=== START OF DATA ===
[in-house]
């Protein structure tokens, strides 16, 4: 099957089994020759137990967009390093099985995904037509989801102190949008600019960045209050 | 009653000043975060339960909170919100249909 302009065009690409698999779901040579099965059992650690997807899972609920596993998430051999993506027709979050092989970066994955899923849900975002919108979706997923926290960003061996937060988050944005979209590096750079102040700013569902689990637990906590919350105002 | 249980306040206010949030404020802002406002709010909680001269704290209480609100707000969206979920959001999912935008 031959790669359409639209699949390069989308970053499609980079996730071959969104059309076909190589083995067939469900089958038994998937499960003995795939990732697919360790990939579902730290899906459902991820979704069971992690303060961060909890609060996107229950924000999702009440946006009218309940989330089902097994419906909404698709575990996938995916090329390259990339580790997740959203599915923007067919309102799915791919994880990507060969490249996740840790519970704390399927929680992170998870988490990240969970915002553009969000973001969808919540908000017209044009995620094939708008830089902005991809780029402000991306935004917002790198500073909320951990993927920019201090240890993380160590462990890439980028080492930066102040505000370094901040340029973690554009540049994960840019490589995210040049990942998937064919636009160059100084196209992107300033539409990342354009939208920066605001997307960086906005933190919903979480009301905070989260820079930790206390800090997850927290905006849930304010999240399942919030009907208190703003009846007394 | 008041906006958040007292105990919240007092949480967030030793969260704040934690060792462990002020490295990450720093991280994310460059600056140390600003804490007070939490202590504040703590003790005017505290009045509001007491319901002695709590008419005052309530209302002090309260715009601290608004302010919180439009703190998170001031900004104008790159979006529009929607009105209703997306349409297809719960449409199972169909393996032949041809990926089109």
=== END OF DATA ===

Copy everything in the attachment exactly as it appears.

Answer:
[in-house]
């Protein structure tokens, strides 16, 4: 099957089994020759137990967009390093099985995904037509989801102190949008600019960045209050 | 009653000043975060339960909170919100249909 302009065009690409698999779901040579099965059992650690997807899972609920596993998430051999993506027709979050092989970066994955899923849900975002919108979706997923926290960003061996937060988050944005979209590096750079102040700013569902689990637990906590919350105002 | 249980306040206010949030404020802002406002709010909680001269704290209480609100707000969206979920959001999912935008 031959790669359409639209699949390069989308970053499609980079996730071959969104059309076909190589083995067939469900089958038994998937499960003995795939990732697919360790990939579902730290899906459902991820979704069971992690303060961060909890609060996107229950924000999702009440946006009218309940989330089902097994419906909404698709575990996938995916090329390259990339580790997740959203599915923007067919309102799915791919994880990507060969490249996740840790519970704390399927929680992170998870988490990240969970915002553009969000973001969808919540908000017209044009995620094939708008830089902005991809780029402000991306935004917002790198500073909320951990993927920019201090240890993380160590462990890439980028080492930066102040505000370094901040340029973690554009540049994960840019490589995210040049990942998937064919636009160059100084196209992107300033539409990342354009939208920066605001997307960086906005933190919903979480009301905070989260820079930790206390800090997850927290905006849930304010999240399942919030009907208190703003009846007394 | 008041906006958040007292105990919240007092949480967030030793969260704040934690060792462990002020490295990450720093991280994310460059600056140390600003804490007070939490202590504040703590003790005017505290009045509001007491319901002695709590008419005052309530209302002090309260715009601290608004302010919180439009703190998170001031900004104008790159979006529009929607009105209703997306349409297809719960449409199972169909393996032949041809990926089109």